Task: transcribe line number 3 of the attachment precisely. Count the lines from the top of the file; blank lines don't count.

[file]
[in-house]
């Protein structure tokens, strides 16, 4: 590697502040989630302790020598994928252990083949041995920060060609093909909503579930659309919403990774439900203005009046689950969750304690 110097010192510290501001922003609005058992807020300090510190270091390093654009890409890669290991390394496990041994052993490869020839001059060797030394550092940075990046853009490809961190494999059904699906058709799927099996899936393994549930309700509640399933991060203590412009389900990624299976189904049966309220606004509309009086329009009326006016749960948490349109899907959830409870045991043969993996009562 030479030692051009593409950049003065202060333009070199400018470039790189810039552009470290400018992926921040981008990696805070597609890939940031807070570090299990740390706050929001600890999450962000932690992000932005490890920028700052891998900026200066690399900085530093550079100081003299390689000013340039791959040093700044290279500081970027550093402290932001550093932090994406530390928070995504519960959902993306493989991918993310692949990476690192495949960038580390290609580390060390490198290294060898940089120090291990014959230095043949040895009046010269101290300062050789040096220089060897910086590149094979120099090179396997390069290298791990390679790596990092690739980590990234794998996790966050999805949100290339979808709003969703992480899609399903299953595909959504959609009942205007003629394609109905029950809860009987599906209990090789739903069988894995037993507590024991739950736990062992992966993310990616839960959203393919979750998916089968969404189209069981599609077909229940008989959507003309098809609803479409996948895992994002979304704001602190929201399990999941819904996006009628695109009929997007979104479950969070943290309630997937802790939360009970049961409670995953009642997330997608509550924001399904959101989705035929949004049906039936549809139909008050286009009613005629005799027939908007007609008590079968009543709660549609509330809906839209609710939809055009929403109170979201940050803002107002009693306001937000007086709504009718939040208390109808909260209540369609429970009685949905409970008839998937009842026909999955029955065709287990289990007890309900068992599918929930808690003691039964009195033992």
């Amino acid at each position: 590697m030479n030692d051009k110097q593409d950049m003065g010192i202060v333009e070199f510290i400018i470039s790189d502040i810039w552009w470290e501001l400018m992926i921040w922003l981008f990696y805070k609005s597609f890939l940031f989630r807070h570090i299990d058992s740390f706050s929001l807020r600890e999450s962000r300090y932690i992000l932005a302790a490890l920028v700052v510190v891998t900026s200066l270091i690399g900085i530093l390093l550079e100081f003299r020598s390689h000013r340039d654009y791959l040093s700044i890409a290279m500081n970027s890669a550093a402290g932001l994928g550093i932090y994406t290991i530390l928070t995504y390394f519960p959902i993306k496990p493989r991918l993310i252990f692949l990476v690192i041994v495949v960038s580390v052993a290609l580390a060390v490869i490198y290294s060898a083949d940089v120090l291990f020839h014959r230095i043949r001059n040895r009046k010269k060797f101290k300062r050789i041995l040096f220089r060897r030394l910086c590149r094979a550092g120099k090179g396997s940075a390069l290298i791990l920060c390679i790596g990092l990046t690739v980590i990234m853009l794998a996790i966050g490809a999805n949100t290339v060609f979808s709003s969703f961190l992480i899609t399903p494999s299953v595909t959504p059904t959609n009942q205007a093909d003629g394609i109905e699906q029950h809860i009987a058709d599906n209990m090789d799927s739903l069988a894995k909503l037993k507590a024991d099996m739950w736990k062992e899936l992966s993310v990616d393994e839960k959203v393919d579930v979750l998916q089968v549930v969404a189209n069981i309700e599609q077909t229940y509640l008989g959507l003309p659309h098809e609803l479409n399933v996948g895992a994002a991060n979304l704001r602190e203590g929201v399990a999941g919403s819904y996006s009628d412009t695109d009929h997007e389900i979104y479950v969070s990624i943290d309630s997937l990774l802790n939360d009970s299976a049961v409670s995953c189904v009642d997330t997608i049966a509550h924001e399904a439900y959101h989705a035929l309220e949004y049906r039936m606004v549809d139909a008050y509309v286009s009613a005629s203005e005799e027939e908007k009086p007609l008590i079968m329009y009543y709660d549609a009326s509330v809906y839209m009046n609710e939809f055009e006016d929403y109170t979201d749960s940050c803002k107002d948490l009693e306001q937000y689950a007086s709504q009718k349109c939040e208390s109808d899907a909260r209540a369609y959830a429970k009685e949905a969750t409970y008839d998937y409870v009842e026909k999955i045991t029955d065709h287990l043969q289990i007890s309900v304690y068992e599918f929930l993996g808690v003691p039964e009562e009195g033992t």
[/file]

């Amino acid at each position: 590697m030479n030692d051009k110097q593409d950049m003065g010192i202060v333009e070199f510290i400018i470039s790189d502040i810039w552009w470290e501001l400018m992926i921040w922003l981008f990696y805070k609005s597609f890939l940031f989630r807070h570090i299990d058992s740390f706050s929001l807020r600890e999450s962000r300090y932690i992000l932005a302790a490890l920028v700052v510190v891998t900026s200066l270091i690399g900085i530093l390093l550079e100081f003299r020598s390689h000013r340039d654009y791959l040093s700044i890409a290279m500081n970027s890669a550093a402290g932001l994928g550093i932090y994406t290991i530390l928070t995504y390394f519960p959902i993306k496990p493989r991918l993310i252990f692949l990476v690192i041994v495949v960038s580390v052993a290609l580390a060390v490869i490198y290294s060898a083949d940089v120090l291990f020839h014959r230095i043949r001059n040895r009046k010269k060797f101290k300062r050789i041995l040096f220089r060897r030394l910086c590149r094979a550092g120099k090179g396997s940075a390069l290298i791990l920060c390679i790596g990092l990046t690739v980590i990234m853009l794998a996790i966050g490809a999805n949100t290339v060609f979808s709003s969703f961190l992480i899609t399903p494999s299953v595909t959504p059904t959609n009942q205007a093909d003629g394609i109905e699906q029950h809860i009987a058709d599906n209990m090789d799927s739903l069988a894995k909503l037993k507590a024991d099996m739950w736990k062992e899936l992966s993310v990616d393994e839960k959203v393919d579930v979750l998916q089968v549930v969404a189209n069981i309700e599609q077909t229940y509640l008989g959507l003309p659309h098809e609803l479409n399933v996948g895992a994002a991060n979304l704001r602190e203590g929201v399990a999941g919403s819904y996006s009628d412009t695109d009929h997007e389900i979104y479950v969070s990624i943290d309630s997937l990774l802790n939360d009970s299976a049961v409670s995953c189904v009642d997330t997608i049966a509550h924001e399904a439900y959101h989705a035929l309220e949004y049906r039936m606004v549809d139909a008050y509309v286009s009613a005629s203005e005799e027939e908007k009086p007609l008590i079968m329009y009543y709660d549609a009326s509330v809906y839209m009046n609710e939809f055009e006016d929403y109170t979201d749960s940050c803002k107002d948490l009693e306001q937000y689950a007086s709504q009718k349109c939040e208390s109808d899907a909260r209540a369609y959830a429970k009685e949905a969750t409970y008839d998937y409870v009842e026909k999955i045991t029955d065709h287990l043969q289990i007890s309900v304690y068992e599918f929930l993996g808690v003691p039964e009562e009195g033992t």